How to Survive in Corporate America
A few years ago, I plunged head first into Corporate America after a decade of working for myself, and honestly, there are still some days I feel like I’m a spy behind enemy lines.
A huge reason why I worked for myself for so long (and still do in some capacity) is because deep down inside, part of me is anti-authority.
You’ll never find me yelling, “Fuck the system! Burn everything down!” while standing on a desk at the office (mainly because I don’t currently have a desk at the office…or an office).
My flavor is a little more subtle and based on the idea that none of us know what the hell we’re doing — teachers, parents, and CEOs included.
In my mind, people in the world of business decided to try and make sense out of all the chaos by doing the same thing we all do:
They made everything up.
From “synergizing” nonsensical words into existence to the very concept of a “pre-meeting,” business people started making this stuff up in order to maintain some semblance of control in a very out-of-control world.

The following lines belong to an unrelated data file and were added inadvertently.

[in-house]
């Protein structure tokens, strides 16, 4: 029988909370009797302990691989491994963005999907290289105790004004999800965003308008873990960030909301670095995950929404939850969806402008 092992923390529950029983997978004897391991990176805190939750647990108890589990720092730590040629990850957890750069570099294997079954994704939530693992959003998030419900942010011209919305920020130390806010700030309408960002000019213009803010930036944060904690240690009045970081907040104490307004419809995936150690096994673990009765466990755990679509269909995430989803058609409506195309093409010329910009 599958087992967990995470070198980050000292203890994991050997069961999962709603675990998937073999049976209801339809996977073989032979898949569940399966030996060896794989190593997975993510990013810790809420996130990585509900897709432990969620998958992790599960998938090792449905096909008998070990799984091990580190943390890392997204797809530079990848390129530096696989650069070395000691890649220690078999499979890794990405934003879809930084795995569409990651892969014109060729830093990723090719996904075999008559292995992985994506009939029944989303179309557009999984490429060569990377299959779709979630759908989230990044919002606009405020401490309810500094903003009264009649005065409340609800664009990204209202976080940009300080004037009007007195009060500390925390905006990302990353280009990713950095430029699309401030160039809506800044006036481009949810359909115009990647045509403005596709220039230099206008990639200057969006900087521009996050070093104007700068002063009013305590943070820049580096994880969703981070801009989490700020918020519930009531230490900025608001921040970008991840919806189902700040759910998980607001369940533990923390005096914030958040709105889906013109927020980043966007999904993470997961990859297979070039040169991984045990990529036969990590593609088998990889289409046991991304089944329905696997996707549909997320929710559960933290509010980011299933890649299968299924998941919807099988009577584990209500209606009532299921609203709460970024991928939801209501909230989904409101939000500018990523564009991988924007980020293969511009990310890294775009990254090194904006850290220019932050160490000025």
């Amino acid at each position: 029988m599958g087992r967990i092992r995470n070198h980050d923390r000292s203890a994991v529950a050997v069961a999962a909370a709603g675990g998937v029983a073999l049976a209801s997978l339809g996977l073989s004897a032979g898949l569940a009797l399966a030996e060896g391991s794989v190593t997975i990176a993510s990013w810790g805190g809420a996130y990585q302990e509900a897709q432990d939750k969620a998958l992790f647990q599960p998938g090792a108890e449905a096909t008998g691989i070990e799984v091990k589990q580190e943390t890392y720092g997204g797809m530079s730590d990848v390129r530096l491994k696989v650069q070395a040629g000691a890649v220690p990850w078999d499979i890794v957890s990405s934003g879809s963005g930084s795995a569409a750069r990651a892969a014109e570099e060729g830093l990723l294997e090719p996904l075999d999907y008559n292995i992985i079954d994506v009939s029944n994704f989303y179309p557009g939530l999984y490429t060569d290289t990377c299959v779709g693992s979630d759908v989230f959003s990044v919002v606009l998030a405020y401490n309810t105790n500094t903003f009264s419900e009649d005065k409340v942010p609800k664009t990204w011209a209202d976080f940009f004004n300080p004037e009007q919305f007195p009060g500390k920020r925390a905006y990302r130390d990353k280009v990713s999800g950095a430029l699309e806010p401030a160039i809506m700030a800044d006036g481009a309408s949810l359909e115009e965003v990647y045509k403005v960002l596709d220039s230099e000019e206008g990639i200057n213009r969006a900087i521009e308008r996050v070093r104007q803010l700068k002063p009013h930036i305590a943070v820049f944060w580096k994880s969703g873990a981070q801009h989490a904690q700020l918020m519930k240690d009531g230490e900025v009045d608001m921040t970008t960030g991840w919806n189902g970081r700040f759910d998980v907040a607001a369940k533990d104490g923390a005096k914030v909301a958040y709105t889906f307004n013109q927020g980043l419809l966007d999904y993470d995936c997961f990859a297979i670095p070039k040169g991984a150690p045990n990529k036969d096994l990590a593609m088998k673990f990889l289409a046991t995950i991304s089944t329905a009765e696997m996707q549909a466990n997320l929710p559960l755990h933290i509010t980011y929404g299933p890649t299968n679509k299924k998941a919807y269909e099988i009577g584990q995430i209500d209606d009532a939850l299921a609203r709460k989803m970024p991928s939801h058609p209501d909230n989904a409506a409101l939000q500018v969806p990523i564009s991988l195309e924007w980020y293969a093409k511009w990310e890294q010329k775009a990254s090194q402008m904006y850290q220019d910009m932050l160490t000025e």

I figured instead of fighting it, I would help others steer into the skid.
So, grab your company-branded coffee mug, get cozy at your desk (wherever that is right now), and make sure you’ve checked all of those “important” emails.
Whether you’re just entering the workforce or you’ve been around for awhile, here’s how to survive in Corporate America.
Accept your time isn’t your own
One of the hardest parts of joining the rat race was acknowledging the fact I no longer controlled all of my time. It was bizarre waking up and seeing tentative meetings already on my calendar from people I had never met (and then receiving a LinkedIn invite soon after). Can you imagine if this was standard practice in real life? Picture random strangers (or even *gasp* your in-laws!) claiming chunks of your time without asking first. It would be absolute madness.